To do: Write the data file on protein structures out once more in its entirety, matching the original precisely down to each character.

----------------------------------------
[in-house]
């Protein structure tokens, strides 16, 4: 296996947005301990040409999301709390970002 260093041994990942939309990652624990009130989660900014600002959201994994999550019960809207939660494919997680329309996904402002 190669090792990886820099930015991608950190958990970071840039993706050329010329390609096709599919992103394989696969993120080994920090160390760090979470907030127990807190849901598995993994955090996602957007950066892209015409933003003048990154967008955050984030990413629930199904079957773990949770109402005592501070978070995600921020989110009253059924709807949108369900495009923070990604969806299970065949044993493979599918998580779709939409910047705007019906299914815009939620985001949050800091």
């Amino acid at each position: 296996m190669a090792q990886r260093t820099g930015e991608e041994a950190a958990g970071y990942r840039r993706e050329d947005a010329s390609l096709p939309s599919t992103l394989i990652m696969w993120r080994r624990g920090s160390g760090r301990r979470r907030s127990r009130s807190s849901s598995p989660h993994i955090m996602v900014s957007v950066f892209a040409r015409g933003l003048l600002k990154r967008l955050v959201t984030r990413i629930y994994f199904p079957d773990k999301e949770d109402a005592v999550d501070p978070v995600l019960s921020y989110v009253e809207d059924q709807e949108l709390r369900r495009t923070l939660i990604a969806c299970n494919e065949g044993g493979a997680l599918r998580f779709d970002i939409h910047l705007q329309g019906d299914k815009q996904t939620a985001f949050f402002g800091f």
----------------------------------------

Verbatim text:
[in-house]
């Protein structure tokens, strides 16, 4: 296996947005301990040409999301709390970002 260093041994990942939309990652624990009130989660900014600002959201994994999550019960809207939660494919997680329309996904402002 190669090792990886820099930015991608950190958990970071840039993706050329010329390609096709599919992103394989696969993120080994920090160390760090979470907030127990807190849901598995993994955090996602957007950066892209015409933003003048990154967008955050984030990413629930199904079957773990949770109402005592501070978070995600921020989110009253059924709807949108369900495009923070990604969806299970065949044993493979599918998580779709939409910047705007019906299914815009939620985001949050800091």
């Amino acid at each position: 296996m190669a090792q990886r260093t820099g930015e991608e041994a950190a958990g970071y990942r840039r993706e050329d947005a010329s390609l096709p939309s599919t992103l394989i990652m696969w993120r080994r624990g920090s160390g760090r301990r979470r907030s127990r009130s807190s849901s598995p989660h993994i955090m996602v900014s957007v950066f892209a040409r015409g933003l003048l600002k990154r967008l955050v959201t984030r990413i629930y994994f199904p079957d773990k999301e949770d109402a005592v999550d501070p978070v995600l019960s921020y989110v009253e809207d059924q709807e949108l709390r369900r495009t923070l939660i990604a969806c299970n494919e065949g044993g493979a997680l599918r998580f779709d970002i939409h910047l705007q329309g019906d299914k815009q996904t939620a985001f949050f402002g800091f």